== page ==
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Reassessing Legal Humanism and its ClaimsPetere Fontes?$
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Paul J. du Plessis and John W. Cairns

Print publication date: 2016

Print ISBN-13: 9781474408851

Published to Edinburgh Scholarship Online: January 2017

DOI: 10.3366/edinburgh/9781474408851.001.0001

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Humanist Books and Lawyers’ Libraries in Early Eighteenth-Century Scotland: Charles Areskine of Alva’s Library

Humanist Books and Lawyers’ Libraries in Early Eighteenth-Century Scotland: Charles Areskine of Alva’s Library

Chapter:
(p.348) 13 Humanist Books and Lawyers’ Libraries in Early Eighteenth-Century Scotland: Charles Areskine of Alva’s Library
Source:
Reassessing Legal Humanism and its Claims
Author(s):

Karen G Baston

Publisher:
Edinburgh University Press
DOI:10.3366/edinburgh/9781474408851.003.0014

Charles Areskine of Alva, a Scottish advocate of the first half of the eighteenth century, combined his professional activities with an academic interest in the sources of law. The books he collected for his private library show his interest in legal humanism but they are not limited to this tradition of legal scholarship. Areskine read and used his books in legal practice: any of his books, including those by classical authors and early modern humanists, had the potential to provide sources for legal arguments in the Scottish Court of Session. Areskine’s books offer a challenge to traditional interpretations of legal history since they reveal the continuing use of legal texts beyond set parameters of presumed stages in legal development. However, Scottish lawyers collected not just the books they needed to create legal arguments but also the texts they needed to engage with the sociable culture of the Scottish Enlightenment.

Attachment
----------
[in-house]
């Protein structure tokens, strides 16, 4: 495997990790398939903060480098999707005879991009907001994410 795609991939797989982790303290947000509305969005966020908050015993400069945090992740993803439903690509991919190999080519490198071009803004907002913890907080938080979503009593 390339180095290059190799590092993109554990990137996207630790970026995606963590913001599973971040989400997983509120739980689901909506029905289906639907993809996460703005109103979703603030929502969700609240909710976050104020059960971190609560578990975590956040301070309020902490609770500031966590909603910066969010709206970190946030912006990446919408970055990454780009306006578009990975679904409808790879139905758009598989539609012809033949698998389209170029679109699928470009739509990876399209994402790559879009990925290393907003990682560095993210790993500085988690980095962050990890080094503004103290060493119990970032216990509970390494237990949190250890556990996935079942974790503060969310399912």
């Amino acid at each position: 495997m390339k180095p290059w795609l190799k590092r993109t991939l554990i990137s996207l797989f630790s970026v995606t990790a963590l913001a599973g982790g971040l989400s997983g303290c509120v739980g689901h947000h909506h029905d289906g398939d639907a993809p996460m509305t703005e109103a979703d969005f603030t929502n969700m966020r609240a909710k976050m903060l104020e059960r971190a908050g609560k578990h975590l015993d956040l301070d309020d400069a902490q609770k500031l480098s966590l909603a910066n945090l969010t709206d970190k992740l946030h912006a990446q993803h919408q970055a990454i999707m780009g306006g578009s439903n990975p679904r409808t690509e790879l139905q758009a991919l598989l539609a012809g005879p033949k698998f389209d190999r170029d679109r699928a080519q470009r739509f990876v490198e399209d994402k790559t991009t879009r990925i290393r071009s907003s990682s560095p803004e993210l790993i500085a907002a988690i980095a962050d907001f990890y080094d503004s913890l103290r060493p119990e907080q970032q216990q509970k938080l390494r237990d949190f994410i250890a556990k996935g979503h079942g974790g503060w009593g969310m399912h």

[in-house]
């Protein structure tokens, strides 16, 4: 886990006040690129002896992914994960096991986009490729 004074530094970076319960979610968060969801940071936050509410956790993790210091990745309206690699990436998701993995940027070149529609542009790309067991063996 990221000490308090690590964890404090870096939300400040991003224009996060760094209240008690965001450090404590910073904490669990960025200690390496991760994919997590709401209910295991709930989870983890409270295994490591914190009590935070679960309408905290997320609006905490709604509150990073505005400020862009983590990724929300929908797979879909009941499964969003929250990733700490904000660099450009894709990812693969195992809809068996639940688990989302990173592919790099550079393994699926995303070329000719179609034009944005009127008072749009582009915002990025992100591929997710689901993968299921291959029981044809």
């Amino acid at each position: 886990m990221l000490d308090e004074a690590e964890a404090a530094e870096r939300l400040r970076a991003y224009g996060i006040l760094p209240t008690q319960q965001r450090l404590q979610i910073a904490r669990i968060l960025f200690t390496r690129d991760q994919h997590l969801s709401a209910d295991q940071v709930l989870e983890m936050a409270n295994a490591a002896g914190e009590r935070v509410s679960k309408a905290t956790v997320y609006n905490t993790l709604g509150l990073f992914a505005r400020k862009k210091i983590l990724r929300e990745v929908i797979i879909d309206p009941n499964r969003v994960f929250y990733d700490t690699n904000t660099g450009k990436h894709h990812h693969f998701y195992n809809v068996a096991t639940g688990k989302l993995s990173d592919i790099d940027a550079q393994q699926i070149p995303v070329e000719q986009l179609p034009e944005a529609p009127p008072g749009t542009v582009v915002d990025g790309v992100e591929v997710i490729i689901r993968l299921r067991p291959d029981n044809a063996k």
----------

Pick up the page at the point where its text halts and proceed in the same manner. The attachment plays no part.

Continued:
Keywords:   Charles Areskine of Alva (1680-1763), Bibliotheca juris civilis Romani, book collecting, book trade, historiography, humanism, legal practice, legal textbooks, Scottish education, Scottish Enlightenment

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